He contrasted the future of Twitter with that of The New York Times, a print media vanguard that he says is not guaranteed a future in the digital age. Employees of the paper, Thiel cautioned, should be worried about the longevity of their jobs.
Andreessen, creator of the Netscape browser, has a vested interest in Twitter's future. His venture capital firm Andreessen Horowitz -- or @a16z in Twitter parlance -- spent a reported $80 million on a stake in Twitter in early 2011 when the social media company was valued at around $4 billion.
Twitter is expected to go public within the next two years. Thiel, who doesn't tweet or own shares of the company, said the company's estimated $10 billion current valuation was fair.
Yet Thiel bemoaned what Twitter's success says about the current state of innovation. The slogan of Thiel's investment fund Founder's Fund is "we were promised flying cars, and instead what we got was 140 characters," a reference to the length of a tweet.
Twitter, Thiel said, shows that current innovative technologies haven't fundamentally reshaped the lives of individuals or caused a major change to life expectancy or the overall economy.
"New technologies are being used to send pictures of your cat halfway around the world," Thiel said. "We've talked ourselves into thinking that throwing cats at birds is the best we can do. We can do more than that."
Andreessen disagreed, comparing Twitter to the printing press and claiming the technology is a fundamental breakthrough in how humans communicate. "Twitter is instant global public messaging for free," he said.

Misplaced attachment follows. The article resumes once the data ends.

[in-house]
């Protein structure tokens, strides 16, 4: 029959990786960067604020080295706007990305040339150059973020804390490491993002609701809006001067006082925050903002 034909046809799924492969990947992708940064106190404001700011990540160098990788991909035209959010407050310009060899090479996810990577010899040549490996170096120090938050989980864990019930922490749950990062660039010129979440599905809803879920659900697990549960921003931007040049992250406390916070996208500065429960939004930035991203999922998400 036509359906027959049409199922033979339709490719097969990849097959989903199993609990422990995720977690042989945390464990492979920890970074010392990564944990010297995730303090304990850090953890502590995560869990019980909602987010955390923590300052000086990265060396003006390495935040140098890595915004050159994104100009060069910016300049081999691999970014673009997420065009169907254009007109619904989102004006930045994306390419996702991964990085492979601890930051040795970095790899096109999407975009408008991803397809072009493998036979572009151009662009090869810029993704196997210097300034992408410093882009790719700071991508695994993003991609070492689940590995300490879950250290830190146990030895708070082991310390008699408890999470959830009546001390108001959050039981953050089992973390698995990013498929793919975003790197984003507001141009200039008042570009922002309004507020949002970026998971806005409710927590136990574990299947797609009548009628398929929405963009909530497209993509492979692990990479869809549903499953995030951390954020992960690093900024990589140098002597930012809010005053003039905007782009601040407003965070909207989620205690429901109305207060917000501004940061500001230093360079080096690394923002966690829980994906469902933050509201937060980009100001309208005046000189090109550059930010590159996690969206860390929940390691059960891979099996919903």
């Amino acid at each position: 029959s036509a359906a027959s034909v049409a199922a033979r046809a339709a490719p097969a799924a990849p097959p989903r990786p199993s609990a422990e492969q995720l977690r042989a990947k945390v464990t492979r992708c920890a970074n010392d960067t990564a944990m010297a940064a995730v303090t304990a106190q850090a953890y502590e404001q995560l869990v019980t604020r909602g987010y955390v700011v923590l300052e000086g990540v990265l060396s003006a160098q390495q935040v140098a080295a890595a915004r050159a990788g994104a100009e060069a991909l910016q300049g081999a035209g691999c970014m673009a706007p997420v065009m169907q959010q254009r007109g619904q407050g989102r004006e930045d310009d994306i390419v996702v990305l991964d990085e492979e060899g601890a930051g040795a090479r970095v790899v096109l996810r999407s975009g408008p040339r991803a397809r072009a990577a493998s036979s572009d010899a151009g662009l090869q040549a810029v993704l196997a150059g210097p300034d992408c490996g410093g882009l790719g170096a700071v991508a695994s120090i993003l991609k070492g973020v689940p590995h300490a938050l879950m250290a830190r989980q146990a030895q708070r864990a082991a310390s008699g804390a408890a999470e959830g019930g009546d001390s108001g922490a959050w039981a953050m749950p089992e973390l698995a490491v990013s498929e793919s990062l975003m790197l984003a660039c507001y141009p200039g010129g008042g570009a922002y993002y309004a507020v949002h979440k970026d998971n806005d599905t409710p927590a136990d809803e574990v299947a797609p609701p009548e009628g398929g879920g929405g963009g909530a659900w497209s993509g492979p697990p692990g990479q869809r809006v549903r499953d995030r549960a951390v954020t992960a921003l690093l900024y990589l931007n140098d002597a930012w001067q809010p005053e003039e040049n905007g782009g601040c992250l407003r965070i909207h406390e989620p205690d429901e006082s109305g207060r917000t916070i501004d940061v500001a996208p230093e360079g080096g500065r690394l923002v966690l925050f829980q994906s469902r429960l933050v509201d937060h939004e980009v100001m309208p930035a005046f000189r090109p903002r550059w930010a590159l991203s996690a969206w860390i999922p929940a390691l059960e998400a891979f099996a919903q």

Andreessen told CNNMoney that he's been encouraging the companies in his portfolio to wait as long as possible before going public, but said Twitter is one of the few that will be ready in 2014 or 2015.
If Twitter does go public, it's expected to be the largest offering since Facebook. With Facebook's(FB) stock down 29% from its IPO nearly a year later, investors might prove wary of the next big social media IPO.
Andreessen admitted on his panel with Thiel that he feels a bit of schadenfreude seeing the recent struggles of the New York Times as the Internet cuts down on its print profits. Andreessen said that during the 1990s, the publication often dismissed the Internet as a technology that had little chance of widespread adoption.
"It causes me a certain amount of pleasure today watching the New York Times Company try to cope with the consequences of the technology they laughed at," Andreessen said.
Those of you laughing at the cat pictures on Twitter, watch out.